What is a specialized farmer?

Specialized farmers, by contrast, can focus all their knowledge, skills, and equipment on one or two enterprises, such as growing corn and soy, or fattening beef cattle. Over the course of industrialization, specialization was applied to nearly all facets of food production. Diversified farms gave way to genetically uniform monocultures—fields …


What was the meatpacking plant in Chicago?

The meatpacking plant of Chicago’s Union Stockyards was a sprawling facility that handled the slaughter, processing, packaging, and distribution of cattle and swine. In operation by 1865, it was among the earliest U.S. businesses to exemplify the industrial model, setting precedents other industries would follow.


What is industrial agriculture?

Industrial agriculture is all about controlling nature, curating the land for human use, and choosing which plants are valuable. Although much of biodiversity loss is a secondary result of farming techniques (think: habitat loss or unintended chemical runoff), plants are often eradicated on purpose (think: weeds).


How has industrial agriculture helped the world?

Industrial agriculture has had great success in producing abundant, low-cost food. World hunger has been declining for decades, and food production per capita has increased sharply since the 1960s. But this success has come with costs that raise questions about the sustainability and the unintended effects of the global “rationalization” …


What are the uses of insecticides?

Insecticides are intensively used to combat insect pests, such as fruit and corn borers (e.g. tomato fruit borer Helicoverpa armigera, eggplant fruit borer Leucinodes orbonalis, and the European corn borer Ostrinia nubilalis) or the diamondback moth Plutella xylostella, to avoid economic damage. For instance, only the costs for insecticides to control the invasive spotted wing fruit fly Drosophila suzukii in sweet cherry production in Switzerland amount to approximately US$ 313/ha (Mazzi et al., 2017 ). Furthermore, insecticides provide a key management tool against anopheline and aedine mosquito disease carriers for malaria and dengue, but also against tsetse flies, fleas, and others ( WHO, 2012 ). Disease agents transmitted by animal vectors (mainly insects) cause altogether more than 1 million human deaths per year ( WHO, 2016 ).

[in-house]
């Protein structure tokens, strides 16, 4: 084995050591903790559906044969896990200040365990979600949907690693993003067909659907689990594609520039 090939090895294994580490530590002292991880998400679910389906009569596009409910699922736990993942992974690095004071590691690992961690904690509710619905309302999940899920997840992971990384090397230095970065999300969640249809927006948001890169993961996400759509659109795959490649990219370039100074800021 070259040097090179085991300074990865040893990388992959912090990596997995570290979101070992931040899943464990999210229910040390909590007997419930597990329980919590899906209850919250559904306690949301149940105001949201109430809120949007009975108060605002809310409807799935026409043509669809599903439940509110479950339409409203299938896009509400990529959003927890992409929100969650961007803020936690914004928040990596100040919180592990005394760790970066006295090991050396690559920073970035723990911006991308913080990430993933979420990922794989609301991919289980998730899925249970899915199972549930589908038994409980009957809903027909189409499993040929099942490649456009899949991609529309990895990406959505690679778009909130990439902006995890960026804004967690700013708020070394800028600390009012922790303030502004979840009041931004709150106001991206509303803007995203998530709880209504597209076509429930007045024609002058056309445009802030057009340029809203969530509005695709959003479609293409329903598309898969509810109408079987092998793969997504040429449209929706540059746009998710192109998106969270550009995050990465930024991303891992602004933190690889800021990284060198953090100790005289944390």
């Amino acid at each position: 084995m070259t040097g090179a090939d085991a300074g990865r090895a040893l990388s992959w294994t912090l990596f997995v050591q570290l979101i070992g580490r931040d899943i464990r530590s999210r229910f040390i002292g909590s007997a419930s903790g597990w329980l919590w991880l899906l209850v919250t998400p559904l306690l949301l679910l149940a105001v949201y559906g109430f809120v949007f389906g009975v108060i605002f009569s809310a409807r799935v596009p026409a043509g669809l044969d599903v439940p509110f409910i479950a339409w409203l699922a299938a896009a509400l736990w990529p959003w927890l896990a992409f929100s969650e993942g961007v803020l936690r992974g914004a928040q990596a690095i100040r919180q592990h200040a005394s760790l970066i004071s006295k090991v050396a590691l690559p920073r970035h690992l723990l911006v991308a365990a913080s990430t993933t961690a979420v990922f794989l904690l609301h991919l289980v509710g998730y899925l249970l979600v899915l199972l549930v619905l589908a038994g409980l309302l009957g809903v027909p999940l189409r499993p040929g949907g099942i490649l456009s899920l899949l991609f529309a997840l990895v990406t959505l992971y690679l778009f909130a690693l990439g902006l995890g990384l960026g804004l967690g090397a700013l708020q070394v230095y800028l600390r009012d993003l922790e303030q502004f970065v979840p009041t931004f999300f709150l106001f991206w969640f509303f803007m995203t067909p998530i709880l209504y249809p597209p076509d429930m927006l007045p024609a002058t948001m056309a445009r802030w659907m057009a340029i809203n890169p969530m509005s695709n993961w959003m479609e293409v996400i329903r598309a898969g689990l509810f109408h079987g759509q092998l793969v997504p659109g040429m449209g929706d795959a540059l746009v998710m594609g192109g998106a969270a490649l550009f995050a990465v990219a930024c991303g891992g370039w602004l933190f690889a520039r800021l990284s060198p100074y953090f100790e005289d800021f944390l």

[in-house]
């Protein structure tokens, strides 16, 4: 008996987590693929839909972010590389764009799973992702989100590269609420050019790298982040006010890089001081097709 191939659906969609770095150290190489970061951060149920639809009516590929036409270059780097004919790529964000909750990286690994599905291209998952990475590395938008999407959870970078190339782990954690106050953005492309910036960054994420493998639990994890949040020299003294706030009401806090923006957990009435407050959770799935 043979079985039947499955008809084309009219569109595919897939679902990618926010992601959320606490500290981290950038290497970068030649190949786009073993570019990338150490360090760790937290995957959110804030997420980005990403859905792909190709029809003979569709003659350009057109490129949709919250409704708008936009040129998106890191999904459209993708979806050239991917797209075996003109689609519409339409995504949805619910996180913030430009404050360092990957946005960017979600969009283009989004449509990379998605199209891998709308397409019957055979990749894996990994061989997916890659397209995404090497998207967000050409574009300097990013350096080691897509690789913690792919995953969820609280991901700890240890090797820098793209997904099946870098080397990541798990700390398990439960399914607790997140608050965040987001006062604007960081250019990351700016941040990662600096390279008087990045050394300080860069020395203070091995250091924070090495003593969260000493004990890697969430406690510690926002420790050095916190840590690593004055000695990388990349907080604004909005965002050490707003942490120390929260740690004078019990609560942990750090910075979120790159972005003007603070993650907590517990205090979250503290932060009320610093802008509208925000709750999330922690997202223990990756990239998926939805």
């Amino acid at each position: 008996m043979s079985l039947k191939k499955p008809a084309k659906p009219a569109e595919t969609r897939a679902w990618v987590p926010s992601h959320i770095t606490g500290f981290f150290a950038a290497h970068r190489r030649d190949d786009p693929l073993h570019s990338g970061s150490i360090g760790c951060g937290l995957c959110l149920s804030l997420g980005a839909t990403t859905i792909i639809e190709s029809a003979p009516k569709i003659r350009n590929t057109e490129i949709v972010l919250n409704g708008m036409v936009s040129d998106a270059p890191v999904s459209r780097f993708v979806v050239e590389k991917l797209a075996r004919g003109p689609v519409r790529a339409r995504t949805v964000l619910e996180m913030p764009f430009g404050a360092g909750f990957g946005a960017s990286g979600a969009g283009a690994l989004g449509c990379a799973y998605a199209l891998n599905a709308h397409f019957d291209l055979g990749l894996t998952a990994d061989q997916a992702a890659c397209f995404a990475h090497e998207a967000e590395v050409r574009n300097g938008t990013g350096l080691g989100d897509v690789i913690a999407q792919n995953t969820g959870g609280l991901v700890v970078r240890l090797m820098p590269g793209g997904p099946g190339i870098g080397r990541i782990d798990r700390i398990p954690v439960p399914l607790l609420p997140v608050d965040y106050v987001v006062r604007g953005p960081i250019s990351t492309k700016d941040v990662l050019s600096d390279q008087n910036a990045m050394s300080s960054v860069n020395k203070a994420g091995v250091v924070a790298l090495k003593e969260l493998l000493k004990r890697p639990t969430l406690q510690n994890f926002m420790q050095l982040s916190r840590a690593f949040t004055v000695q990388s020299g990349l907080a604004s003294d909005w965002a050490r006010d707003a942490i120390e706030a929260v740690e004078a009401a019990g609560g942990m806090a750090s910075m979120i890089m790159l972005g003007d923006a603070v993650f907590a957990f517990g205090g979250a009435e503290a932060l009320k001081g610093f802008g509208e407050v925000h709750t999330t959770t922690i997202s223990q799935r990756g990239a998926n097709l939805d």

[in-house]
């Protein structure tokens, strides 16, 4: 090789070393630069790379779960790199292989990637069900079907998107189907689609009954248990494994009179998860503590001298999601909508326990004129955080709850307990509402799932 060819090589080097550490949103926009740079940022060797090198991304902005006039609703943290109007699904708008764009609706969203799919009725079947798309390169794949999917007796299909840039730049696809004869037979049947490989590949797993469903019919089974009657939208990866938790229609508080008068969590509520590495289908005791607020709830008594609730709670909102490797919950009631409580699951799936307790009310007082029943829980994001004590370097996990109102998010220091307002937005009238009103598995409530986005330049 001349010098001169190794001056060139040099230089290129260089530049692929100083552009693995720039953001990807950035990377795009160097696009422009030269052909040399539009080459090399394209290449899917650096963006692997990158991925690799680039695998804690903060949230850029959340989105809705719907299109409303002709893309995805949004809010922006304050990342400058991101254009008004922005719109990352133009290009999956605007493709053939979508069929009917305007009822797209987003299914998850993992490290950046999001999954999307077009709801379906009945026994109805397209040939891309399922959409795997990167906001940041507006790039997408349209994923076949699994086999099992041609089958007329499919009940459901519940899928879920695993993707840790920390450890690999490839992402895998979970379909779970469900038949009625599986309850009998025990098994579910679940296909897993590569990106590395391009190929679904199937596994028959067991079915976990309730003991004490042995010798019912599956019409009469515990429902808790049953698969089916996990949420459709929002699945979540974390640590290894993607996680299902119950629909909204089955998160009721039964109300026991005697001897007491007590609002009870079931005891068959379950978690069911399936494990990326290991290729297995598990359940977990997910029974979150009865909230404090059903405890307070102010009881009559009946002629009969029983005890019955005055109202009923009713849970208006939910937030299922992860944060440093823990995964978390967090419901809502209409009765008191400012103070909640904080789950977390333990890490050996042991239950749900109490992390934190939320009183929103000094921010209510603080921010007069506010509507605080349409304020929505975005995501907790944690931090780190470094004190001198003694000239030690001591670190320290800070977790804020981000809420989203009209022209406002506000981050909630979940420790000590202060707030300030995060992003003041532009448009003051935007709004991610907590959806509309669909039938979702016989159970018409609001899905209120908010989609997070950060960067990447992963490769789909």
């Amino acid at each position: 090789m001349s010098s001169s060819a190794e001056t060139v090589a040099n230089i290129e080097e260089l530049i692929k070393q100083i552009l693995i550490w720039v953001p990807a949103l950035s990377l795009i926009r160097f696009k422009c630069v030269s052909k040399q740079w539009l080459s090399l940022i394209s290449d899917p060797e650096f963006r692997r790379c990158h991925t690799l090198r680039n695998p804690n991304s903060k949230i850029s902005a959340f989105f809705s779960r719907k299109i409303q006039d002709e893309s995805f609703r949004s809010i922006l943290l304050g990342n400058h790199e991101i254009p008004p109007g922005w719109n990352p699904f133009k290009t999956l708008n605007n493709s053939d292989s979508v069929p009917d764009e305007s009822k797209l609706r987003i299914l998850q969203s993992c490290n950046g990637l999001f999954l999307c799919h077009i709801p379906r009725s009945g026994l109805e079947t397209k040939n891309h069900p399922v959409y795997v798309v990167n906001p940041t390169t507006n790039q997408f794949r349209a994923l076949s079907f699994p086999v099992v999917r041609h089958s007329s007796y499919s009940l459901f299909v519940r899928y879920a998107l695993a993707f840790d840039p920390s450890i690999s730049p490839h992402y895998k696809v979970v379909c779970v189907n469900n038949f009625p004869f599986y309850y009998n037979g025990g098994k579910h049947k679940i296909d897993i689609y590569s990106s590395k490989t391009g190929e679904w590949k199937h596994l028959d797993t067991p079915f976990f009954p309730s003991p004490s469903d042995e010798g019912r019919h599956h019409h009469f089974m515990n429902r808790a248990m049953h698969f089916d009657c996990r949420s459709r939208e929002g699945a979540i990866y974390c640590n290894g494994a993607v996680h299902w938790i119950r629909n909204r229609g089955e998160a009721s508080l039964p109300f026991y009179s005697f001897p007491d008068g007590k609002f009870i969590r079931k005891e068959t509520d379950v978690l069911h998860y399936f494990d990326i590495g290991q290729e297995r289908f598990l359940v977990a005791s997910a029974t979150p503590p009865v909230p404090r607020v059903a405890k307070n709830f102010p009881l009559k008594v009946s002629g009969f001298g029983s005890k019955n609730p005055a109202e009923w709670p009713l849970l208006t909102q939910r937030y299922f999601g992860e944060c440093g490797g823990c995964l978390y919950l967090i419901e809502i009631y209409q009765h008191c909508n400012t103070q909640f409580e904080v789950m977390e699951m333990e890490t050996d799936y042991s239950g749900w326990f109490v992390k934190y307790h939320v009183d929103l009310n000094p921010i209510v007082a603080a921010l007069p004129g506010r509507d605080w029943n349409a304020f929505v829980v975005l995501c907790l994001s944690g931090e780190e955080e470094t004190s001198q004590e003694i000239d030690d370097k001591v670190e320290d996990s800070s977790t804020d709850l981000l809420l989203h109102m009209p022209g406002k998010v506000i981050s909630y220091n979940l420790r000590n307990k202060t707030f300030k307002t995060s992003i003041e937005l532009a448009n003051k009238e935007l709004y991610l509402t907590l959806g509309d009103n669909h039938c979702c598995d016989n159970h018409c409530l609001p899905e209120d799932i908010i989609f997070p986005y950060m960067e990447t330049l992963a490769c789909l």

How have individuals and groups responded to industrial agriculture?

Individuals and groups have responded to industrial agriculture by using their purchasing power to support sources of locally grown food. One manifestation is ‘community-supported agriculture’ (CSA), in which individuals purchase ‘shares’ in a particular farm’s annual crop.


Is industrial agriculture sustainable?

It is generally accepted that industrial agriculture that uses large swathes of monocultures, tillage, and injudicious application of inorganic fertilizers is unsustainable. To make it sustainable, ecofriendly approaches, such as no-till, cover cropping, growing more genetically diverse crops, crop rotation, the use of organic fertilizers and integrated pest management strategies are becoming more relied upon. Residue management practices and tillage affect the water holding capacity of soil, its physical properties, temperature, and microbial activity. Some microbial isolates showing tolerance against various abiotic stresses are listed in Table 3.1.


What is industrial agriculture?

Industrial agriculture is the large-scale, intensive production of crops and animals, often involving chemical fertilizers on crops or the routine , harmful use of antibiotics in animals (as a way to compensate for filthy conditions, even when the animals are not sick). It may also involve crops that are genetically modified, …


How long has agriculture been around?

Human agriculture has existed for about 12,000 years, and industrial farming is less than a century old. But the latter has become so prevalent that sustainable farming practices are now sometimes branded “alternative.”


How does crop farming affect the environment?